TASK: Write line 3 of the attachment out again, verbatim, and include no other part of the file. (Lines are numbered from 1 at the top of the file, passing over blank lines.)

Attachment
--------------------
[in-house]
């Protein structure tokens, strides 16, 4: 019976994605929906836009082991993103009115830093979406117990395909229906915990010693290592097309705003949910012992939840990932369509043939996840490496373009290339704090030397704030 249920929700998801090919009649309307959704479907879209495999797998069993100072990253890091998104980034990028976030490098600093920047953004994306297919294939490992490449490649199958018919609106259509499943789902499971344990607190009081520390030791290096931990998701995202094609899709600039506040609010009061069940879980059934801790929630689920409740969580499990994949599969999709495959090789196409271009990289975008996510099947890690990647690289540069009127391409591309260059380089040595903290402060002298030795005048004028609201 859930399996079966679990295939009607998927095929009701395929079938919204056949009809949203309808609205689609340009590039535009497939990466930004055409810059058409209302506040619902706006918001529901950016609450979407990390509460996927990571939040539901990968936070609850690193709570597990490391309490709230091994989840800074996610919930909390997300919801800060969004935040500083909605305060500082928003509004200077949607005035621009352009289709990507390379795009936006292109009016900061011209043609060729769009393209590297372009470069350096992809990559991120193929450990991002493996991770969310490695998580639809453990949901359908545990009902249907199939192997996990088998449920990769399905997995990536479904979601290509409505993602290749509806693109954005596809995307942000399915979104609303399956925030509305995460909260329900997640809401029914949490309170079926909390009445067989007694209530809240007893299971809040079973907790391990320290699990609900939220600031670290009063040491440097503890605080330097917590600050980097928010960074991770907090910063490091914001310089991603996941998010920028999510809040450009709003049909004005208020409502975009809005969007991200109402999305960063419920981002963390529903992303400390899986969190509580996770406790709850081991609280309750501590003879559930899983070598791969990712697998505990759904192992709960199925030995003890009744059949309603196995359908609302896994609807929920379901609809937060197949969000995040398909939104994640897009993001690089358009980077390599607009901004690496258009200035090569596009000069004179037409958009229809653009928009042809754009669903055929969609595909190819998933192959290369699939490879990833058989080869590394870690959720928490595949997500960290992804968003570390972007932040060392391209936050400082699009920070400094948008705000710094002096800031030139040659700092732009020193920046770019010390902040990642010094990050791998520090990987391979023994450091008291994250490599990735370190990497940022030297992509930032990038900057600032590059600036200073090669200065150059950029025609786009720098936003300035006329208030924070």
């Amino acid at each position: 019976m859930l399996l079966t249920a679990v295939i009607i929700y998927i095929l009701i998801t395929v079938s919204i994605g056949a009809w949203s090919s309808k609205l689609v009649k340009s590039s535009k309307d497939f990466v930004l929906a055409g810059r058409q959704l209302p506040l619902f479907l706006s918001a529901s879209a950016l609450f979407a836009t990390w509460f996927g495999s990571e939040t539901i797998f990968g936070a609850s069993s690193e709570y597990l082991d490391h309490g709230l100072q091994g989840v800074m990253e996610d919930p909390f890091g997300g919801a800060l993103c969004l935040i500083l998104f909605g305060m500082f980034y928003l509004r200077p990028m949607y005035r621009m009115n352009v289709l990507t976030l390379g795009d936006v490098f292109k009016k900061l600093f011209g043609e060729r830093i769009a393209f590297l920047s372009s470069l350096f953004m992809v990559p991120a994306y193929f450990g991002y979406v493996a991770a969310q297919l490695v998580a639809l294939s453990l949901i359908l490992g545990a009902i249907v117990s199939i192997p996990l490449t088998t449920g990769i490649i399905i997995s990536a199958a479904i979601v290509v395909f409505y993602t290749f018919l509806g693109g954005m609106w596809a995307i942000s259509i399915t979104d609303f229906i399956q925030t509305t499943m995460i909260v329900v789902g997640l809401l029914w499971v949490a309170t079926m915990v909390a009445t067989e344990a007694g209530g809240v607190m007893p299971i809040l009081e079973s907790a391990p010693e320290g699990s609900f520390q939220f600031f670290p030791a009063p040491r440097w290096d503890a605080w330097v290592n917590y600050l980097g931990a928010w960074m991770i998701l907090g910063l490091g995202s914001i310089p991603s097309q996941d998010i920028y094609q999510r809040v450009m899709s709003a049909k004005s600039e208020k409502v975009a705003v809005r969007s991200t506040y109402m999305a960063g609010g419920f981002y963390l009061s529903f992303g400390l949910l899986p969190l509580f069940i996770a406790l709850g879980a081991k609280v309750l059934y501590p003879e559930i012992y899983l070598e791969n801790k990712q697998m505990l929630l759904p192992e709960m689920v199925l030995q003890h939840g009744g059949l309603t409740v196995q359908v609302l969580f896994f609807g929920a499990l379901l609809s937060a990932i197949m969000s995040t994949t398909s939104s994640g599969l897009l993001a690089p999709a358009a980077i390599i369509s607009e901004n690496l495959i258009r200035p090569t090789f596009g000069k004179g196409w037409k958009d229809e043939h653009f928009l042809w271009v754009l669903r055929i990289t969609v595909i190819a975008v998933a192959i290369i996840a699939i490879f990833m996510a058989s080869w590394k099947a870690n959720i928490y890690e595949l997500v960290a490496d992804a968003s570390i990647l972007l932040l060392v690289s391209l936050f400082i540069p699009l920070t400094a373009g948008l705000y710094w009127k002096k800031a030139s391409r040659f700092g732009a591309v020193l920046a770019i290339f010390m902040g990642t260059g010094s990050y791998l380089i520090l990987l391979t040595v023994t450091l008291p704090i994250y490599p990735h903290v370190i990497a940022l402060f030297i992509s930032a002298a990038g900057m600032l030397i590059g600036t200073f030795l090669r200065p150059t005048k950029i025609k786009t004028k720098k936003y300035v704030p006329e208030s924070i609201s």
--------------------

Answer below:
């Amino acid at each position: 019976m859930l399996l079966t249920a679990v295939i009607i929700y998927i095929l009701i998801t395929v079938s919204i994605g056949a009809w949203s090919s309808k609205l689609v009649k340009s590039s535009k309307d497939f990466v930004l929906a055409g810059r058409q959704l209302p506040l619902f479907l706006s918001a529901s879209a950016l609450f979407a836009t990390w509460f996927g495999s990571e939040t539901i797998f990968g936070a609850s069993s690193e709570y597990l082991d490391h309490g709230l100072q091994g989840v800074m990253e996610d919930p909390f890091g997300g919801a800060l993103c969004l935040i500083l998104f909605g305060m500082f980034y928003l509004r200077p990028m949607y005035r621009m009115n352009v289709l990507t976030l390379g795009d936006v490098f292109k009016k900061l600093f011209g043609e060729r830093i769009a393209f590297l920047s372009s470069l350096f953004m992809v990559p991120a994306y193929f450990g991002y979406v493996a991770a969310q297919l490695v998580a639809l294939s453990l949901i359908l490992g545990a009902i249907v117990s199939i192997p996990l490449t088998t449920g990769i490649i399905i997995s990536a199958a479904i979601v290509v395909f409505y993602t290749f018919l509806g693109g954005m609106w596809a995307i942000s259509i399915t979104d609303f229906i399956q925030t509305t499943m995460i909260v329900v789902g997640l809401l029914w499971v949490a309170t079926m915990v909390a009445t067989e344990a007694g209530g809240v607190m007893p299971i809040l009081e079973s907790a391990p010693e320290g699990s609900f520390q939220f600031f670290p030791a009063p040491r440097w290096d503890a605080w330097v290592n917590y600050l980097g931990a928010w960074m991770i998701l907090g910063l490091g995202s914001i310089p991603s097309q996941d998010i920028y094609q999510r809040v450009m899709s709003a049909k004005s600039e208020k409502v975009a705003v809005r969007s991200t506040y109402m999305a960063g609010g419920f981002y963390l009061s529903f992303g400390l949910l899986p969190l509580f069940i996770a406790l709850g879980a081991k609280v309750l059934y501590p003879e559930i012992y899983l070598e791969n801790k990712q697998m505990l929630l759904p192992e709960m689920v199925l030995q003890h939840g009744g059949l309603t409740v196995q359908v609302l969580f896994f609807g929920a499990l379901l609809s937060a990932i197949m969000s995040t994949t398909s939104s994640g599969l897009l993001a690089p999709a358009a980077i390599i369509s607009e901004n690496l495959i258009r200035p090569t090789f596009g000069k004179g196409w037409k958009d229809e043939h653009f928009l042809w271009v754009l669903r055929i990289t969609v595909i190819a975008v998933a192959i290369i996840a699939i490879f990833m996510a058989s080869w590394k099947a870690n959720i928490y890690e595949l997500v960290a490496d992804a968003s570390i990647l972007l932040l060392v690289s391209l936050f400082i540069p699009l920070t400094a373009g948008l705000y710094w009127k002096k800031a030139s391409r040659f700092g732009a591309v020193l920046a770019i290339f010390m902040g990642t260059g010094s990050y791998l380089i520090l990987l391979t040595v023994t450091l008291p704090i994250y490599p990735h903290v370190i990497a940022l402060f030297i992509s930032a002298a990038g900057m600032l030397i590059g600036t200073f030795l090669r200065p150059t005048k950029i025609k786009t004028k720098k936003y300035v704030p006329e208030s924070i609201s």